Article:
Snap is the function we first saw via the commercials in the current ad campaign. One monitor, multiple windows — simply snap them to the sides of the screen. No reason to re-size windows. This is very helpful for all you plagiarizers out there, or just when doing research. We’ve come a long way from Windows 3.1. Ben agrees.

The last time I used Windows 3.1 was a couple years ago, on a virtual machine. The last time I installed it — straight onto a PC — would have been back in 1994. I was a beta tester for Windows 95. It’s kind of fun to see how far things have come from that revolutionary OS.

The biggest part of how Microsoft is working to change their public perception is through community involvement. While not going the road of open source software, they are taking every step of the development to the users through constant focus groups & consumer input. Based on how Windows 7 is built, they seem to be listening. This is important not only if they want to stay competitive with the Mac OS, but if they want to move cleanly into the future of accessibility.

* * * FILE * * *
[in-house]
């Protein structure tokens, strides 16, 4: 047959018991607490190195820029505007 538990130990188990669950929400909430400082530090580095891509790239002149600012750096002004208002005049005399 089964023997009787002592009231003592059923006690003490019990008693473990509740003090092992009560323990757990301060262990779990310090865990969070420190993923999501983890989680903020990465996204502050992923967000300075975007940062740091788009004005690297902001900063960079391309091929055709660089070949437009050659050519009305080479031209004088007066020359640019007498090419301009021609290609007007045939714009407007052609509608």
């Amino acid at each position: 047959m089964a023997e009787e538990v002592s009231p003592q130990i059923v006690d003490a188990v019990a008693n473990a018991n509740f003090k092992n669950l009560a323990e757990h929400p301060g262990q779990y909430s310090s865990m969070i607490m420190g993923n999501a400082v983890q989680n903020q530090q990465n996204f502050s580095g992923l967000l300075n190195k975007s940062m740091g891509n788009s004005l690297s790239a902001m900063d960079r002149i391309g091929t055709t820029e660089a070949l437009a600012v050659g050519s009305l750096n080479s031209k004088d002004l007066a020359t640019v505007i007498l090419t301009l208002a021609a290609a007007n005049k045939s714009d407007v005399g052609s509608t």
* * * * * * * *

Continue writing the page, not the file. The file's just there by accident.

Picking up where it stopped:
Keeping that community involvement in mind, one has to wonder, what’s next for the Windows OS? I mean, Windows 7 was my idea but I’m fresh out. Ben had some insight into the future of the OS, with a good point about the public perception of Microsoft development, not to mention confirming that Windows 7 was in fact, my idea.

Windows 7 was your idea. Hundreds of thousands of people, millions of hours of conversations and testing. That’s not just related to Windows, that’s related to how we do things now. We have some of the smartest engineers in the world & millions of customers that we learn from every year. From Kinect to Windows Live. It’s not just a couple of smart engineers holed up in a room and releasing something every couple of years.